The hull, seat, speed, stability, comfort, tracking, and storage spaces are the same.

The main change is that the Old Town Angler has a paddle clip on the right side to keep your paddle when you’re fishing.

Also, it has two flush-mounted rod holders behind the seat.

Finally, it has an anchor trolley on the left side that runs halfway through the boat (and not all the way to the bow like on other kayaks) This will be particularly useful on windy days or on swift-moving rivers.

Apart from that, some features that both the regular and Angler version have, but that are very important for fishing:

  • Big rear dry hatch to store a lot of gear, and even to go camping
  • Some storage right behind the seat for a tackle box or baits
  • Another dry hatch on the center console where you can place a battery to charge a camera or your phone with the included USB plug.

Overall, the Old Town Loon 106 Angler is a great fishing kayak if you need to cover more ground than with a more stable, slower sit-on-top boat.

Features and Accessories

As discussed in the Fishing Ease section, the Loon 106 comes with a handy center console.

This center console has a cup holder, as well as dry storage where you can put a battery to charge your phone or camera via USB.

Besides, this center console is easily removable if you want to bring a child or pet with you.

The seat folds down nicely for access to the storage space behind. I like to put a bottle of water and a sponge back there.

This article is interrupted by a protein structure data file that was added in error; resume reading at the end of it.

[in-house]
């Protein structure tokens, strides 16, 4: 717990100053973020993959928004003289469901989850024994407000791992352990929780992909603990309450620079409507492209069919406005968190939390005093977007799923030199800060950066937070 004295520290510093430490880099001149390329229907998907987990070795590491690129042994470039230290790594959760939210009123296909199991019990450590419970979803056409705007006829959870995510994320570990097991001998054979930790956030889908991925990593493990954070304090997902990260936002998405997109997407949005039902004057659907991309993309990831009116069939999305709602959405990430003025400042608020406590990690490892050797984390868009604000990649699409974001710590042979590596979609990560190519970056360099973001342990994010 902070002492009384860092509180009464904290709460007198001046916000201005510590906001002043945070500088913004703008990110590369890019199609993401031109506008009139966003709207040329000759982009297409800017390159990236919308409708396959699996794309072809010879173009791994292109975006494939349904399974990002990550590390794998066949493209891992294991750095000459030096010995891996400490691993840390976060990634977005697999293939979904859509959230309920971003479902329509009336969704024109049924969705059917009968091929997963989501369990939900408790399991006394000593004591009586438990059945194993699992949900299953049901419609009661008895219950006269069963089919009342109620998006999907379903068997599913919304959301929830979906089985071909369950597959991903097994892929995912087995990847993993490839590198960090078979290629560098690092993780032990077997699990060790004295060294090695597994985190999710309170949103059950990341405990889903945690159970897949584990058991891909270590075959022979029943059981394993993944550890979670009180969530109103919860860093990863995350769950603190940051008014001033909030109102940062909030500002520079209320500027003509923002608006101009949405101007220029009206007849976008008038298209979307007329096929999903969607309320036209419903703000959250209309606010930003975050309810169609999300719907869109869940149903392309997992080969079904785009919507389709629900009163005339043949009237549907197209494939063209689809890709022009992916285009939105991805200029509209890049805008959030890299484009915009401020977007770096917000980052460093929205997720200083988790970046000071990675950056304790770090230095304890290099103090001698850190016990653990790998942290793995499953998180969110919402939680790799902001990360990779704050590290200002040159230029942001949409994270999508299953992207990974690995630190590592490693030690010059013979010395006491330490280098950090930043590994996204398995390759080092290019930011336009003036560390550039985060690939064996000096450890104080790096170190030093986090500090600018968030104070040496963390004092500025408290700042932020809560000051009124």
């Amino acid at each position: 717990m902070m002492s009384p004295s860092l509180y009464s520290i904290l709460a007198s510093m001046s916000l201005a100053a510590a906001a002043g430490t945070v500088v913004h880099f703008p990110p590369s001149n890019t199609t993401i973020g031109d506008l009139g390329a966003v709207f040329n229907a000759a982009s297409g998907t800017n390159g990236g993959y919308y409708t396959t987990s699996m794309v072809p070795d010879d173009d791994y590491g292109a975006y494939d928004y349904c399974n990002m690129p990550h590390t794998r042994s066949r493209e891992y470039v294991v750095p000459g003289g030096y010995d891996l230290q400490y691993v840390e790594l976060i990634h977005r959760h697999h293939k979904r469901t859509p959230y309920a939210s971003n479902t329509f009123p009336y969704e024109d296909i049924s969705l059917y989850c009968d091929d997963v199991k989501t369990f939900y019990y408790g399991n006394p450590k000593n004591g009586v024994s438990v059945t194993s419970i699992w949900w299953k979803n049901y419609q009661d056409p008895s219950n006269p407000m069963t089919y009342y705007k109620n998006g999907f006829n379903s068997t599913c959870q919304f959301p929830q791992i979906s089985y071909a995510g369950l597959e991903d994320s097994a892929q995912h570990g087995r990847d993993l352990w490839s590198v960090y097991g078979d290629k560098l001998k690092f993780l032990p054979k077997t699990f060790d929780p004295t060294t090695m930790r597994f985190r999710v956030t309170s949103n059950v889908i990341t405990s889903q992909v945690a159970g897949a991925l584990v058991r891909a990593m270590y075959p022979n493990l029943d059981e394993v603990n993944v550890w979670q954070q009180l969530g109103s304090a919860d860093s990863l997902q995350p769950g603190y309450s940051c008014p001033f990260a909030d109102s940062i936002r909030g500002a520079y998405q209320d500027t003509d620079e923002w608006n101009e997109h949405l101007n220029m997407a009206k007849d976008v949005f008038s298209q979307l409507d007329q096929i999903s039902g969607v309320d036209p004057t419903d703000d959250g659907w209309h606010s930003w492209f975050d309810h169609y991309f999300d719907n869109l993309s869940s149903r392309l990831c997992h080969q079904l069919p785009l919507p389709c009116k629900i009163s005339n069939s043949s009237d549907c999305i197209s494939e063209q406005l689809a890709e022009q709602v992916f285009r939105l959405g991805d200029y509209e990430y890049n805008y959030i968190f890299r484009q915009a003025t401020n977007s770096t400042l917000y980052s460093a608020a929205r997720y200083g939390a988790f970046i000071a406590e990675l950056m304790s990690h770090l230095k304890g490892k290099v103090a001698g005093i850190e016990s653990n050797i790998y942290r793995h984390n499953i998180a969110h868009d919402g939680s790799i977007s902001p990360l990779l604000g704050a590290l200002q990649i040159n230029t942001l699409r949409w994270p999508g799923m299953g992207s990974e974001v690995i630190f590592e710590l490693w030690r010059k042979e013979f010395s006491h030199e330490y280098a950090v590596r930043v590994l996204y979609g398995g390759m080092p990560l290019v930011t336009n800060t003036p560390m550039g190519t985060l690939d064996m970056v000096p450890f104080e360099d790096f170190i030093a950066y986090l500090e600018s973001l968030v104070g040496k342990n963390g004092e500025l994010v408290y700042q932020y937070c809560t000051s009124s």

The Loon does come with a free anchor for kayak fishing, a drain plug, and a paddle clip.

Unfortunately, it doesn’t come with a free paddle, unlike many recreational boats. Of course, if you’re willing to pay $900+ for a kayak then you probably have no use for a cheap plastic paddle anyway.

The storage capacity on the Loon 106 is good, with a watertight hatch at the back, small dry storage at the front, as well as bungee cords on the bow. You won’t have any problems taking this boat camping.

However, unlike the Loon 126 it’s not ideal for big guys because of the very small weight capacity (325 lb).

Finally, as said before, it doesn’t have a rudder. This means that you shouldn’t take it out when it’s really windy as you’ll have a hard time going straight.

Who is the Old Town Loon 106 for?

Old Town Loon 106 top view

The Old Town Loon 106 is simply the best recreational kayak for women or smaller people. (For tall guys, I prefer the Loon 126)

If you need speed, stability, and tracking, then the Loon is perfect.

However, if you’re thinking to stand in the Loon Angler… I’m afraid this won’t happen, so you should consider other boats.

Also, despite the high price tag it still is a recreational kayak. If you plan on doing multi-day trips most of the time, consider a touring kayak instead.